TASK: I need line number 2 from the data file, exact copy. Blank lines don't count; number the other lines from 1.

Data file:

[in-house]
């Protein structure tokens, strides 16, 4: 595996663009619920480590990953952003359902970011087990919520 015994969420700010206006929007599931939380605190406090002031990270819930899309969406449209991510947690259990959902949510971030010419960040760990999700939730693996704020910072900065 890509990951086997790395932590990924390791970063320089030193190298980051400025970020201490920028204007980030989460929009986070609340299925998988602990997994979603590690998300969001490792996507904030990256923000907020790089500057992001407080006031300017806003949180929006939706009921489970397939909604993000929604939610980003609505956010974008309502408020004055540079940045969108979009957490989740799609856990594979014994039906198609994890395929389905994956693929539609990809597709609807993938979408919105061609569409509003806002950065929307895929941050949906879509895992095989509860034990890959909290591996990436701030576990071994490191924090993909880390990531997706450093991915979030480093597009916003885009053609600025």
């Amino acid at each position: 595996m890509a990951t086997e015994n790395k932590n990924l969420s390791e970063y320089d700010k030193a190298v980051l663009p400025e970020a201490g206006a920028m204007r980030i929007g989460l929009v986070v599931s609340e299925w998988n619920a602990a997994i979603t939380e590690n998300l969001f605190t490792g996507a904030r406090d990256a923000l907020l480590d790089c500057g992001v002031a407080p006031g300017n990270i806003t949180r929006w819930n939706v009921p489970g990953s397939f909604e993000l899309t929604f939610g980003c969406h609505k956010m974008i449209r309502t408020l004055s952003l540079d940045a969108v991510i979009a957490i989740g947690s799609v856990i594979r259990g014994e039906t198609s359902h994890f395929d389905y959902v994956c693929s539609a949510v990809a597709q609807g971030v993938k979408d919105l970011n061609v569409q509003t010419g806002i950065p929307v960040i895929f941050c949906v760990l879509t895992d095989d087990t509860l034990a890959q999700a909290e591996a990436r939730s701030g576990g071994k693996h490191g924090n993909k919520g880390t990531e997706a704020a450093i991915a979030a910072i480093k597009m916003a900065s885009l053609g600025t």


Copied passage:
């Protein structure tokens, strides 16, 4: 595996663009619920480590990953952003359902970011087990919520 015994969420700010206006929007599931939380605190406090002031990270819930899309969406449209991510947690259990959902949510971030010419960040760990999700939730693996704020910072900065 890509990951086997790395932590990924390791970063320089030193190298980051400025970020201490920028204007980030989460929009986070609340299925998988602990997994979603590690998300969001490792996507904030990256923000907020790089500057992001407080006031300017806003949180929006939706009921489970397939909604993000929604939610980003609505956010974008309502408020004055540079940045969108979009957490989740799609856990594979014994039906198609994890395929389905994956693929539609990809597709609807993938979408919105061609569409509003806002950065929307895929941050949906879509895992095989509860034990890959909290591996990436701030576990071994490191924090993909880390990531997706450093991915979030480093597009916003885009053609600025």